So, can I take it out?
What’s it like to ride a BSB bike?
“Look after her, I need her this weekend,” says Taylor Mackenzie after he grants permission for me to ride his actual BSB race bike, just five days before the Silverstone round of the British Superbike championship – where he was to finish 7th in race one before nasty high-side at the beginning of race 2 curtailed the 2016 British Superstock champion’s season.
With 15% more power than a standard GSX-R1000R in the shape of 30bhp, a 230bhp sleek, snarling superweapon was going to be a real handful. That is as much as I knew. Oh, and the fact the gearbox was set to race-shift pattern as Taylor Mackenzie prefers which caused the ‘1 up, 5 down’ repetition to myself all morning and picturing those on-board shots of MotoGP gods accelerating out of a corner and clicking down…that’s down.
Feeling a bit ‘factory’ as Leon from the Bennetts Suzuki team warms the bike up, removes the tyre warmers and rolls her out of the garage, Taylor’s words and my own race-shift reminders were ringing in my ears still.
As I rolled down Silverstone’s pit-lane that soon fell by the wayside as I noticed how solid the bike felt, especially at the rear. I felt jacked up and with a load of weight over the front. Taylor had already suggested that one of the areas he’d been working on recently is rear traction under braking.
One of the best traits of the standard GSX-R1000R production sports bike that I had experienced several times already on both road and track is the beautifully smooth, predictable and strong power delivery but this was a different kettle of fish. Rolling around the deliciously ballsy Aintree left-hander and onto the Wellington Straight for the first time I knew there weren’t going to be many opportunities to pin the throttle…so I did and almost made a right mess in my leathers.
Jeeeeeeezus! The world passes you by damn quickly and no sooner had I ploughed through the surprisingly close-ratio gearbox I was into the braking zone for Brooklands. Off the throttle, letting the rock-solid suspension settle the bike the slightest touch of front brake and I felt like I’d stopped still such was their ferocity. The Pirelli slicks were up to temperature so I tipped confidently into the long, late-apex left-hander and with a knowing grin underneath my AGV.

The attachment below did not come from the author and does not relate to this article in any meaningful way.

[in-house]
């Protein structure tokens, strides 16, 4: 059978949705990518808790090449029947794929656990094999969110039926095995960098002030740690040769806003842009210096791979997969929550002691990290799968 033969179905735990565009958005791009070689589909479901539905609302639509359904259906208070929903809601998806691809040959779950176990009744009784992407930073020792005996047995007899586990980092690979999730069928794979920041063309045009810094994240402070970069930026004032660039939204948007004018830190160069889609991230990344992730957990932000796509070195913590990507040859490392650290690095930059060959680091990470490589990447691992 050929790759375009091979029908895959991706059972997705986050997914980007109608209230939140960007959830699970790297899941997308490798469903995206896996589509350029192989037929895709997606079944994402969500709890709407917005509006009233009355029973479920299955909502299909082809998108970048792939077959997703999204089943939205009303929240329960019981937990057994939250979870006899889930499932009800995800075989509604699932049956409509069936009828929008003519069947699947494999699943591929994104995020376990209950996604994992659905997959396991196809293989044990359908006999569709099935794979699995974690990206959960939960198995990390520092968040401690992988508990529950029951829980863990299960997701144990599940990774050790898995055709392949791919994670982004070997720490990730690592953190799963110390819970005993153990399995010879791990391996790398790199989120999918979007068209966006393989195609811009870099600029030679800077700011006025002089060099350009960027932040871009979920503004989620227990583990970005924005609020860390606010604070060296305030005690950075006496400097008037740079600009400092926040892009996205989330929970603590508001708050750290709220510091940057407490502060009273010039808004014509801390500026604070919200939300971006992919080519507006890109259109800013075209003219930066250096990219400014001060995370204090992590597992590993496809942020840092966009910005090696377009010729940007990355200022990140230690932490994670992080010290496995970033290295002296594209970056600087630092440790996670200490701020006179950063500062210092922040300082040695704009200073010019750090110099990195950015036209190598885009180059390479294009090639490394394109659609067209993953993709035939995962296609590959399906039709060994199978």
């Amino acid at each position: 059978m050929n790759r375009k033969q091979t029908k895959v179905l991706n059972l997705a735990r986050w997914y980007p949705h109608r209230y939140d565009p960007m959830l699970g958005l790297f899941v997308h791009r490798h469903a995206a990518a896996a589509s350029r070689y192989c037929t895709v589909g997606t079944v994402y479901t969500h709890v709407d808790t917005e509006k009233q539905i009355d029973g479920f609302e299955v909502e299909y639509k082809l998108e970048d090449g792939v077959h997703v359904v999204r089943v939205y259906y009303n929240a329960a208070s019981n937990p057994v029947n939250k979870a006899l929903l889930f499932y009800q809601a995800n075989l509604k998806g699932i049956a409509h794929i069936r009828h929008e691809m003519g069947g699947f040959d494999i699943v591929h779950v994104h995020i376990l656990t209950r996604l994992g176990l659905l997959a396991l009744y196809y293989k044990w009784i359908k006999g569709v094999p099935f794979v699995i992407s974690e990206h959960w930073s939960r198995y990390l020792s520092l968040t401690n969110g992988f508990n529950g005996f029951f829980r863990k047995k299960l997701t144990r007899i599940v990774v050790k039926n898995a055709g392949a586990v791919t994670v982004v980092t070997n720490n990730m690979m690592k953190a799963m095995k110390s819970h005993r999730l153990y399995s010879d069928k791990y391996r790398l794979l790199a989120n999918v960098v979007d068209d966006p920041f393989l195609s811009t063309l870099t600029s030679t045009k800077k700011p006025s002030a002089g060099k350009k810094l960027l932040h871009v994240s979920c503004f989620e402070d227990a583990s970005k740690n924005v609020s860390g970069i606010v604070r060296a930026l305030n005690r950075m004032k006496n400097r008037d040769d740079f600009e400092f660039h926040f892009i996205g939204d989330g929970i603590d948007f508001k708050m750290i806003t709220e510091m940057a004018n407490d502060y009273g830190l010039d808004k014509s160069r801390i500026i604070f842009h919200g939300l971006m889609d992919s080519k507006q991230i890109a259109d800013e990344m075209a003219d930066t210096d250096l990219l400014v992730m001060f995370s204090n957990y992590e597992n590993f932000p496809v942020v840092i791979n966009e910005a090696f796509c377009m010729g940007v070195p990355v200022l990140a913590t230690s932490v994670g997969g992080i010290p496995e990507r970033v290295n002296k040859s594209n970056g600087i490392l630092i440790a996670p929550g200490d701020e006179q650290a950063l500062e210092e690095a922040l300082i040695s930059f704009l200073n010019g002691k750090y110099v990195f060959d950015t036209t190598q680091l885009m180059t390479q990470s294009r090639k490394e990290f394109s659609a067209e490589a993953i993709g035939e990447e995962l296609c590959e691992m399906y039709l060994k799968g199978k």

The bike is entirely set-up by Hawk Racing and T-Mac to understand the slightest and most sensitive throttle, brake or rider movements and designed to so on track and track only. Therefore there’s no point in trying to compare it to any 200bhp+ road bike I’ve ever ridden. This is a honed, toned, thoroughbred – perhaps the best production-based Suzuki in the world. And I felt like a passenger. Sure, the likes of BMW, Ducati, Yamaha, Honda, Aprilia, Kawasaki and Suzuki have each treated us to massive power and electronic advancements in recent years but they must comply with European regulations and have been designed with European roads in mind too.
This extraordinary experience is all about harnessing a vast amount of power, in terms of acceleration, brakes and grip – a frightening amount of mechanical grip that I’d get nowhere near exploring the limits of, nor would I want to. There’s no chance I was binning the race bike so close to a BSB championship weekend, for me it was about not looking like a numpty having been handed the proverbial keys but equally riding it hard enough to warrant these words. The slick tyres and stiff chassis allow the bike to fly arrow-like towards an apex brimming with confidence and almost laughing in the face of its rider who is, for every second of every lap of every race, attempting to find that 100% limit.
You begin to understand how physically fit BSB riders have to be to heave a beast like this around the UK’s circuits, easier when it comes to the fast, flowing tracks like Silverstone or Assen but fighting with it around Cadwell Park or Knockhill, well that must take so much effort to exploit the power and keep everything smooth.
On lap four, when I was feeling a little less frightened, I thought I was picking up the pace a little around the fast right and left of Abbey and Farm before getting on the brakes and back to second gear into Village when Richard Cooper on Bradley Ray’s race bike flashed past so quickly it felt like I was on a C90, he was being chased by Mackenzie and team-mate Sylvain Guintoli on the road version of ‘my’ bike…just to underline the significant gap in class and ability. I had been firmly put in my place but that didn’t stop me enjoying full throttle down the next straight – holy heck. Massive respect to anyone who has the cojones and skill to race at BSB level.
As the chequered flag drops at the end of the session I treat myself to a full, deep breath. On one hand I was grateful for not dropping her but on the other hand I just wanted to do it all over again.
HUGE thanks to the Hawk Racing Team and Suzuki GB.